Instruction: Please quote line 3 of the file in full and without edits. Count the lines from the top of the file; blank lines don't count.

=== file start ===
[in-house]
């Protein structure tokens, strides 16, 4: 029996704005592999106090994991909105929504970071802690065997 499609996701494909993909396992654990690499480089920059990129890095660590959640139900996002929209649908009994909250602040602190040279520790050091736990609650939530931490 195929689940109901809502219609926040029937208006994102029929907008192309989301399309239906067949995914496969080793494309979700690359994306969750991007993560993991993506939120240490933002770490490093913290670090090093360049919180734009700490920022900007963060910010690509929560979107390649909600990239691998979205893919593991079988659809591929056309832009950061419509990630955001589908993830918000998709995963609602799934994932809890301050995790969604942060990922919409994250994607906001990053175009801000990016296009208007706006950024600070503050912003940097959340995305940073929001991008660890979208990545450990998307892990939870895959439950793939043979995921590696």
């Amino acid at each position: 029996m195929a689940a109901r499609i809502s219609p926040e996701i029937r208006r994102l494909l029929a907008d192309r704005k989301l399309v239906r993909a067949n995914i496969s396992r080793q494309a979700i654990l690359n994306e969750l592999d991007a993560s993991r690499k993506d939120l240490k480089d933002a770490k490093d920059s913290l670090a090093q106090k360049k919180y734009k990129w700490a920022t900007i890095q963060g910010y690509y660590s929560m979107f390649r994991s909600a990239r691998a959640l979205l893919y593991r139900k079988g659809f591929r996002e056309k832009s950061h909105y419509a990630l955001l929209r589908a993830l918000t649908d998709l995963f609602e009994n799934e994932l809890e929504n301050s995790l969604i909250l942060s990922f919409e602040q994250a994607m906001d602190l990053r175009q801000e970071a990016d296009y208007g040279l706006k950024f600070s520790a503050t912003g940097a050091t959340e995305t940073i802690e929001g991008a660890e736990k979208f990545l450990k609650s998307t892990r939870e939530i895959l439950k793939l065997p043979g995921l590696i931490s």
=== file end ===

């Amino acid at each position: 029996m195929a689940a109901r499609i809502s219609p926040e996701i029937r208006r994102l494909l029929a907008d192309r704005k989301l399309v239906r993909a067949n995914i496969s396992r080793q494309a979700i654990l690359n994306e969750l592999d991007a993560s993991r690499k993506d939120l240490k480089d933002a770490k490093d920059s913290l670090a090093q106090k360049k919180y734009k990129w700490a920022t900007i890095q963060g910010y690509y660590s929560m979107f390649r994991s909600a990239r691998a959640l979205l893919y593991r139900k079988g659809f591929r996002e056309k832009s950061h909105y419509a990630l955001l929209r589908a993830l918000t649908d998709l995963f609602e009994n799934e994932l809890e929504n301050s995790l969604i909250l942060s990922f919409e602040q994250a994607m906001d602190l990053r175009q801000e970071a990016d296009y208007g040279l706006k950024f600070s520790a503050t912003g940097a050091t959340e995305t940073i802690e929001g991008a660890e736990k979208f990545l450990k609650s998307t892990r939870e939530i895959l439950k793939l065997p043979g995921l590696i931490s």